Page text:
If Maxwell Smart, the bumbling secret Agent 86 of the ‘60’s, could use wearable technology to save himself from the bad guys of KAOS, then so can employees. Wearable technology has moved from a televised fantasy of decades ago into our current reality, as well as into the modern workplace. And now that the data-rich wearable technology era in the workplace is in full swing, specifically identifying the privacy and ethical implications for businesses is an emerging area for legal challenges.
Even though Maxwell Smart’s famous shoe phone never quite took off, the wearable technology of today is expanding in many forms, embedded into watches, eyeglasses, or even woven into clothing. And as wearable technology becomes more commonplace, utilizing it for data analysis and feedback to improve workplace performance is likely to be an ever-growing trend.
In light of this increasing popularity, employers are placed in the precarious position of utilizing technology to increase profitability while meeting obligations to preserve employee privacy. The arising issues are more complex than a simple balancing of the employee’s interests. Management has legitimate concerns about employees utilizing wearable technology surreptitiously to record disciplinary meetings, create evidence for alleged harassment claims or take covert photographs or videos of proprietary or confidential information. Notwithstanding evolving management challenges, employees as well have legitimate concerns arising from wearable technology in the workplace. For instance, can an employer give an employee an activity tracker as part of a wellness program and demand access to the data.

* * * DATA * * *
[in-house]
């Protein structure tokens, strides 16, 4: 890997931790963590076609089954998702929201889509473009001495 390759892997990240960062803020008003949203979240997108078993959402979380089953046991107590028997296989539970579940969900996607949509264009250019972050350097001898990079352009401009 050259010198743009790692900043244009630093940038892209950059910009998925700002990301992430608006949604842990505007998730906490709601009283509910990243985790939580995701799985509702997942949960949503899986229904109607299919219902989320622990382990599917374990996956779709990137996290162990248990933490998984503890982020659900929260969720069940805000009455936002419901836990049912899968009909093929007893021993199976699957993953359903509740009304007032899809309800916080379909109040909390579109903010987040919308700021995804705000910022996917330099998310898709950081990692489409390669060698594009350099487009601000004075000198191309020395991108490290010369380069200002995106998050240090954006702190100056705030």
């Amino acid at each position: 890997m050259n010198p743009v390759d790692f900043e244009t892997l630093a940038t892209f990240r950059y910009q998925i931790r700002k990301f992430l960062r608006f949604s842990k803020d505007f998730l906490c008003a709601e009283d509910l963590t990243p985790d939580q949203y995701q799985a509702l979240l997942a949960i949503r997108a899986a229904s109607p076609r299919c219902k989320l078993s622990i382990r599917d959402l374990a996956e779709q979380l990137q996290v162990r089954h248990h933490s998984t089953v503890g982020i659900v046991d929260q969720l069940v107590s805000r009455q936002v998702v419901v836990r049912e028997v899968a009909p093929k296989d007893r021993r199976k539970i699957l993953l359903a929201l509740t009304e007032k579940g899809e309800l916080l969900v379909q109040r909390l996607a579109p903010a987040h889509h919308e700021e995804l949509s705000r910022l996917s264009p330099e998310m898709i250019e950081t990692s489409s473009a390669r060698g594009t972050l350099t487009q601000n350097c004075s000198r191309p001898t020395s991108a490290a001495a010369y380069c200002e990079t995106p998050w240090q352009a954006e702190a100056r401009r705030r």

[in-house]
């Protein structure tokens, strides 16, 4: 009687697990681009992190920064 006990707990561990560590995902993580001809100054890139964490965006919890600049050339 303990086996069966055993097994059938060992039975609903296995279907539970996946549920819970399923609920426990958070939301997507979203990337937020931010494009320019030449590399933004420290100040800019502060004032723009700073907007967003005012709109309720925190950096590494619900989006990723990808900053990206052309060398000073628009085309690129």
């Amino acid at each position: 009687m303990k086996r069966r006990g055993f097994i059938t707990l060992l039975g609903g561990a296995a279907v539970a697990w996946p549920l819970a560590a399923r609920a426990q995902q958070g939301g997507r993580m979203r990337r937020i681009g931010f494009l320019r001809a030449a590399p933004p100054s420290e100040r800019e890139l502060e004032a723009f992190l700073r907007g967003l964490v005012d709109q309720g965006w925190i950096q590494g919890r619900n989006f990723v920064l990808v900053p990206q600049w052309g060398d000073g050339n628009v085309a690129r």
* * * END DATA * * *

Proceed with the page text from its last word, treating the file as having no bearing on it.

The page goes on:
Management and human resources, need to work with competent counsel to ensure all employee policies are updated to take wearable technology into account. Companies should also be aware and vigilant to avoid covert recording and harassment allegations.